We are at a constant intersection of grief and celebration. The Truth and Reconciliation Commission Final Report was released in 2015. Within the report were 94 Calls to Action that were written with the intent to help in the healing process. How many educators read them? How many know the connection between intergenerational trauma and what was disguised as education?
June is National Indigenous History month, leading up to Indigenous Peoples (Solidarity) Day on June 21st. We appreciate HWDSB’s support for Indigenous learners and staff to exercise their right to observe June 21st as a day to celebrate. HWDSB continues to incorporate Indigenous Education throughout the year, not limited to the month of June (see IEC Strategic Action Plan). National Indigenous History Month reflects the legacies of colonialism, genocide, trauma, and survival. We work towards intergenerational wellness to nurture meaningful relationships rooted in eternal peace, friendship, and respect. Indigenous learners, families and staff need to be seen, heard, valued, respected, and cared for and cared about within the context of our shared history.
As we continue to walk forward as treaty partners, we will work together to protect the rights of all children. In 1959 the UN endorsed the International Rights of a Child. However, Canada closed the last Genocidal Encampment in 1996 and did not remove “residential schools” from the Indian Act until 2014, one year before the TRC was released. EVERY CHILD MATTERS.
Many of our languages have been protected, many are resurging. Our culture and ceremonies are being practiced. We have not surrendered our sovereignty. We continue to practice the principles of the Dish Treaty, we utilize what the Earth provides, we share, and we protect the Earth for future generations.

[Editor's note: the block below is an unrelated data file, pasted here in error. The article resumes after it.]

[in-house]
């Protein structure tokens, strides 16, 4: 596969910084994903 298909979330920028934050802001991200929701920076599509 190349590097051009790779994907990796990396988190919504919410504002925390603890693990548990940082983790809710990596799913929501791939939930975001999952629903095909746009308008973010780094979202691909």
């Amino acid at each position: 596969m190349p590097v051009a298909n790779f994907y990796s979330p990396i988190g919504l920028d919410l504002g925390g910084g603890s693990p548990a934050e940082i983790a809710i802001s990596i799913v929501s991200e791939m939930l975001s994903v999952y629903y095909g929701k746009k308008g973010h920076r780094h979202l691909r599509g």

We are still here. We will always be here. On June 2, 2015, the 95 Calls to Action were released. We take this day to inform every child of their rights.
- Indian Residential School Crisis Line: 1-866-925-4419
- Centre for Truth and Reconciliation
- Missing Children Project
- HWDSB We Help
- TRC Talk – Call to Action 43
- TRC Talk – Call to Action 62
- TRC Talk – Call to Action 63
- Ontario College of Teachers – Restorative Journey: Indigenous Educational Wellness
- Ontario College of Teachers – A Rotinonhsyón:ni Representation of the Ethical Standards for the Teaching Profession
- HWDSB – Indigenous Education SharePoint Page
- HWDSB – Indigenous Education Public Page
United Nations Rights of a Child
It was agreed way back
In the year ’59
Since adults have Rights
I should have mine.
UN’s Rights of a Child
Is very long too
To start you off
We’ll name just a few.
To be safe and to learn
Be heard and to play
And be able to grow
And have a safe home to stay.
Access to health
And nutrition for growth
A Doctor or Dentist?
I should have both.
I have a Right to my name
And Nation of birth
A Right to be free
For my young years on Earth.
A Right to clean air?
And water to drink?
If you’re polluting the Earth
Please stop and think.
Each year on June 2
We need you to say
Rights of a Child
On our own special day!